Hidden Netflix Gems: Once Upon a Time in the West

It’s Saturday night and you need something to watch. Never fear, Hidden Netflix Gems is a weekly feature designed to help you decide just what it should be, and all without having to scroll through endless pages of crap or even leave the house. Each choice will be available for streaming on Netflix Instant, and the link below will take you to its page on the site. Look for a new suggestion here every Saturday. 

This week’s Hidden Netflix Gem: “Once Upon a Time in the West” (1968)

It’s 2012, so it wouldn’t be all that surprising to discover a majority of young people have not heard of Italian film director, producer, and screenwriter Sergio Leone. After all, the man died 23 years ago in 1989. However, you’d likely be hard pressed to find someone in that demographic who hasn’t seen, or at the very least heard of the man’s work.

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War Tears Up the SummerStage at New York’s Queensbridge Park

Forty-three years after their original 1969 formation, the legendary band War can still rock a stage with the best of them and provide a funky good time for audiences of all ages. Of course, the only original member still in the lineup is keyboardist and current lead singer Leroy “Lonnie” Jordan, but since the band has cycled through more than 25 members since its original inception, this is no surprise. The band, in its current seven-piece configuration, played a free show at Queensbridge Park in Queens, New York, last night as part of City Parks Foundation’s annual SummerStage series. Probably about 400 people, ranging in age from toddlers to elderly folks, were in attendance, and War played an excellent two-hour set full of positive energy and musical prowess.

After an hour-long warm-up from DJ Felix Hernandez’ Rhythm Revue, War opened their set with the funky, upbeat “Me and Baby Brother,” from their 1973 gold record “Deliver the Word,” and the already dancing crowd really began to get down. Jordan is an exceptionally charismatic frontman who really commands the stage even when boxed in behind his keyboards, but he stepped out early on in the show to lead an audience sing-along to the 1972 hit “The Cisco Kid.” He joked that if anyone in the crowd could tell him how many other War songs contained the word “wine,” he would let that lucky fan buy him a glass of wine.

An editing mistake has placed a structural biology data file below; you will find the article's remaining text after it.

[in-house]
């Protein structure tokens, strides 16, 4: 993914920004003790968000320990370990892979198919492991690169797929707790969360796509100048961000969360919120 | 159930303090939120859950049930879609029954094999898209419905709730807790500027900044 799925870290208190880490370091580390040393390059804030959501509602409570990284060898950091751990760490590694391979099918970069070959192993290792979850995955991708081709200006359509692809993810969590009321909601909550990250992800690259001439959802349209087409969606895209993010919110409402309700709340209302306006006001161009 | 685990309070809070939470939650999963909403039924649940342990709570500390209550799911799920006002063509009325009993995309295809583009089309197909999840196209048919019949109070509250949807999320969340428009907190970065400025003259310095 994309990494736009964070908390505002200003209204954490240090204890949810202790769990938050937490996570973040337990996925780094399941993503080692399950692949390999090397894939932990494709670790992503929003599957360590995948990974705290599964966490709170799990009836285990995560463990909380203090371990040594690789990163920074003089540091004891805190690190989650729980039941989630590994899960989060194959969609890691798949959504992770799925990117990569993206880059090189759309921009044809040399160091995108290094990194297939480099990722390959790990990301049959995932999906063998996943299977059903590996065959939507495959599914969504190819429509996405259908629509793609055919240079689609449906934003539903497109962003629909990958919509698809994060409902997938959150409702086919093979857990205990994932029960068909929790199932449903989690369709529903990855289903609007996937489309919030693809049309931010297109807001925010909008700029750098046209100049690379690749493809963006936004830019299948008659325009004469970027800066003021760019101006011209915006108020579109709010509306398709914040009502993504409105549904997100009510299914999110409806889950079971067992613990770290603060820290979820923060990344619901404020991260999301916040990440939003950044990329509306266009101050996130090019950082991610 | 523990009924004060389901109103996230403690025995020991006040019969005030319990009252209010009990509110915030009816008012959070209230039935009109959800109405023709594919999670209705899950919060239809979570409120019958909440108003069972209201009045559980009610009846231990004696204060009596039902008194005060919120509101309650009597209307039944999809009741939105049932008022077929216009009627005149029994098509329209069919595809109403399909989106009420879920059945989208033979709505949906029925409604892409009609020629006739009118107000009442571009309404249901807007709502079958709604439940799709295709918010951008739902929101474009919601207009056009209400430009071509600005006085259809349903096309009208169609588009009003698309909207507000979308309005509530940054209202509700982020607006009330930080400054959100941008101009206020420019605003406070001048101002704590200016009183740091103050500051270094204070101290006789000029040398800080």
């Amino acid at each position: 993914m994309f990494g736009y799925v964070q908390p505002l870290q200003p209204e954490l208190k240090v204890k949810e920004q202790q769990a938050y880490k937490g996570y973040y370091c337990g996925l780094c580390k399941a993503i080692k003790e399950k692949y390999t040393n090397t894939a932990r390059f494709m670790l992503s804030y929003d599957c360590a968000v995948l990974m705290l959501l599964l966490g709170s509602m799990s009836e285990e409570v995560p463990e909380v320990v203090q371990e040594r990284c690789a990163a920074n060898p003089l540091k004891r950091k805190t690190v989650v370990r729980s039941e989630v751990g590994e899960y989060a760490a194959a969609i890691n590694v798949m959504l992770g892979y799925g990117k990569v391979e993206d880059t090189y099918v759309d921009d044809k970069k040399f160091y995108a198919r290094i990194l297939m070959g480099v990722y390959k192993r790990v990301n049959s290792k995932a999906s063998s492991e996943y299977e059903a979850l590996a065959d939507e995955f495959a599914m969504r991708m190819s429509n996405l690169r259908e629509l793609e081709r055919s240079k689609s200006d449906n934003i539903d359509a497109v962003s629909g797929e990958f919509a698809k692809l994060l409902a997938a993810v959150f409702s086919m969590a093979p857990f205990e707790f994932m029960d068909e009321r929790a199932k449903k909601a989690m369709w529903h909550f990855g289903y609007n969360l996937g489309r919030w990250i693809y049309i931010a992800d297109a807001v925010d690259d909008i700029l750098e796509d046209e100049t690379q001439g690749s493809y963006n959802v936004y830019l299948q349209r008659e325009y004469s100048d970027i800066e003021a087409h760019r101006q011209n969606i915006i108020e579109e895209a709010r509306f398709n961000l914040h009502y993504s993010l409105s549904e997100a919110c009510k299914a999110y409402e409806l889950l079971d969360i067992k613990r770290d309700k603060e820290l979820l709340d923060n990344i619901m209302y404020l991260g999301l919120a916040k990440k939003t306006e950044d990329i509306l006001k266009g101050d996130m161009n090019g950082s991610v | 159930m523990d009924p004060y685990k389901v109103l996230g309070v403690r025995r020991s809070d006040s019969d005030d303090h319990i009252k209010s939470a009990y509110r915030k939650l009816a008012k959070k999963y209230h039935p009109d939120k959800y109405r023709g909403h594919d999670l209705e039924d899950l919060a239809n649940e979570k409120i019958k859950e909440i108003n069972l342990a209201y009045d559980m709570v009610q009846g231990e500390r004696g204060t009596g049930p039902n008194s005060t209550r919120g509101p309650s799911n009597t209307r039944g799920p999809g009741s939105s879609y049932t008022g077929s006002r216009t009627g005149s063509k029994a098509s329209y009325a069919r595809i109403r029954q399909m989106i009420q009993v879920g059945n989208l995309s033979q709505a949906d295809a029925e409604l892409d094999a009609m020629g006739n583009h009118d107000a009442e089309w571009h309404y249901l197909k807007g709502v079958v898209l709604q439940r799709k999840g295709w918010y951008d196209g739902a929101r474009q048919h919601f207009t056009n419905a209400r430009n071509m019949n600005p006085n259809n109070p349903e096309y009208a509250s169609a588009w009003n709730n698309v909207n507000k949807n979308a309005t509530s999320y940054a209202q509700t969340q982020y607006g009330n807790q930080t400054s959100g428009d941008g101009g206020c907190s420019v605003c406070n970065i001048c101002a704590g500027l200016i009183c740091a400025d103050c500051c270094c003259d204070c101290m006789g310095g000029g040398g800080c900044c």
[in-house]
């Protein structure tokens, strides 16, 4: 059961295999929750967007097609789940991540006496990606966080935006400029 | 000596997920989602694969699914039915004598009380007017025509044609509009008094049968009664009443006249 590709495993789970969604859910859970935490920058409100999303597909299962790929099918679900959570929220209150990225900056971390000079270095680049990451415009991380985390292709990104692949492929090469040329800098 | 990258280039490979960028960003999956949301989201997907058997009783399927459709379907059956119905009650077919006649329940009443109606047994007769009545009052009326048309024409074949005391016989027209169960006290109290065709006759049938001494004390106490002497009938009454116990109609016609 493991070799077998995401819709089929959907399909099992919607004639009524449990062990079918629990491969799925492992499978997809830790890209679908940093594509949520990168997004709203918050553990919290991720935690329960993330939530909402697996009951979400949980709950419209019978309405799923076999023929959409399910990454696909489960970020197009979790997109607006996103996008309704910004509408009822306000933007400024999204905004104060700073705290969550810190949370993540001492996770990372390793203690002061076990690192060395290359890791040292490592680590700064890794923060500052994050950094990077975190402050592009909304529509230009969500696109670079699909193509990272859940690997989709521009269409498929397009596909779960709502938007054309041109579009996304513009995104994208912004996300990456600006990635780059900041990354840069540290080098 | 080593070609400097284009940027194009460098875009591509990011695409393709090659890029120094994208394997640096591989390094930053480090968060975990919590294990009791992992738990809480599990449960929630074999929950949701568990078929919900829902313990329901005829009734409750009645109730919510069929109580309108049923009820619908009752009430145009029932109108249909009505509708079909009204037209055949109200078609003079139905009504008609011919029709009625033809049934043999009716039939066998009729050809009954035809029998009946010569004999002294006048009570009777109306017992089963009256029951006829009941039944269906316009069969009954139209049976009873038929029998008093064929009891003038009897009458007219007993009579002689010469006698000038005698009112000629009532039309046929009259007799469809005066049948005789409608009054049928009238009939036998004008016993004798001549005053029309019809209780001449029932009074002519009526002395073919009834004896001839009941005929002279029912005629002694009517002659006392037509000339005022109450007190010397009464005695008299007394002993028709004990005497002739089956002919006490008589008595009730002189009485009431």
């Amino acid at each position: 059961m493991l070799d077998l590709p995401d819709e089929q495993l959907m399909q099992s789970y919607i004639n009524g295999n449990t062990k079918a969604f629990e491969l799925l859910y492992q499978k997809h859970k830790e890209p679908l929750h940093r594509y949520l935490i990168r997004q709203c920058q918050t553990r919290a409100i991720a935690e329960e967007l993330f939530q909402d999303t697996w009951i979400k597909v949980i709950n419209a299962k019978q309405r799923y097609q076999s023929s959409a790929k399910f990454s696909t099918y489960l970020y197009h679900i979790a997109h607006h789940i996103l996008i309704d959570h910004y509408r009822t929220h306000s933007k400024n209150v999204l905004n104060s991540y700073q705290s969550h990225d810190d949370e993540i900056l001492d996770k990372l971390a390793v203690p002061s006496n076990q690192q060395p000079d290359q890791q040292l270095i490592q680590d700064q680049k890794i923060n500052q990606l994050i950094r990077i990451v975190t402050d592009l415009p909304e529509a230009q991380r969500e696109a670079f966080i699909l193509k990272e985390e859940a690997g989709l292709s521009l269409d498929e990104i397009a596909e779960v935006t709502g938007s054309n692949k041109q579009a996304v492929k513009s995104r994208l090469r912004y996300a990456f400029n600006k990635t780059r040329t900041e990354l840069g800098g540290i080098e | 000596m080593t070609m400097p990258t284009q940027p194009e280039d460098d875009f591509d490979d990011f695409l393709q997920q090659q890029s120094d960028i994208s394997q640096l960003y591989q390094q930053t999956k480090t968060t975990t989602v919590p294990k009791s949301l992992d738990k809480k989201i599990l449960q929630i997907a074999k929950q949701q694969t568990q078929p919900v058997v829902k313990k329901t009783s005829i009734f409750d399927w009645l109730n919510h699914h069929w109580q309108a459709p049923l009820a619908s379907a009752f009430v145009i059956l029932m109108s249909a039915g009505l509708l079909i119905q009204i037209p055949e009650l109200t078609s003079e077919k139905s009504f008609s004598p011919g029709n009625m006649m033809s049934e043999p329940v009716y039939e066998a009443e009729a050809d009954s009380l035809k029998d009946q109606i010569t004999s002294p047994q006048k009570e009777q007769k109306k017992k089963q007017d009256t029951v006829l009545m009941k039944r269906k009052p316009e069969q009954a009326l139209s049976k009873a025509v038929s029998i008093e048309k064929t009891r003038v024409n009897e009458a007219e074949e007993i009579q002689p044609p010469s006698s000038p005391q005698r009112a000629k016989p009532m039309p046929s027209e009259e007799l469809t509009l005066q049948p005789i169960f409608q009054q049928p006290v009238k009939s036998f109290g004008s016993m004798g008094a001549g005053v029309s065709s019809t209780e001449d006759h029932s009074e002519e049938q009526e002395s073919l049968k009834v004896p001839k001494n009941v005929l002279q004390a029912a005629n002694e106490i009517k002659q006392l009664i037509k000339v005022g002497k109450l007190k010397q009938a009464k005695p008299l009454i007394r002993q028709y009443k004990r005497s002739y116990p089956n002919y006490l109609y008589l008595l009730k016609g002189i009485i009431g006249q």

Jordan then slowed the upbeat set down a bit with the more serious jam “The World Is a Ghetto,” from the 1972 album of the same name, taking time to speak off-the-cuff about changing the world for the kids in the audience. He referred specifically to an adorable toddler dancing near the stage, of whom he couldn’t quite identify the gender, saying, “They don’t know when they’re that age anyway. Let ‘em worry about all that when they get older.” The band also catered to an unexpected fan request by playing the gorgeous, tempo-shifting instrumental “City, Country, City,” also from the “World Is a Ghetto” album, which really gave saxophonist Fernando Harkless and harmonica player Stanley Behrens a chance to shine.

Though the overall set was mostly very up-tempo and danceable, War took time for a couple of slow love ballads near the end. Jordan took a lengthy vocal and keyboard solo for the beginning of the beautiful 1973 title track “Deliver the Word” before letting the rest of the band join him to jam it out, and drummer Salvador Rodriguez sang a love ballad of his own before War broke out their two biggest hits. On “Why Can’t We Be Friends,” from the 1975 album of the same name, each of the seven members of the band sang one two-bar verse, except for percussionist Marcos Reyes, who relegated the last small verse to an audience sing-along.

They closed with the iconic hit “Low Rider,” from the same album, and of course the crowd loved it, many of them begging for one more song. Unfortunately, the free outdoor show had a strict ending time, but it is a testament to War’s energy, vitality and long list of beloved hits, that a two-hour set could still leave us wanting more.

  

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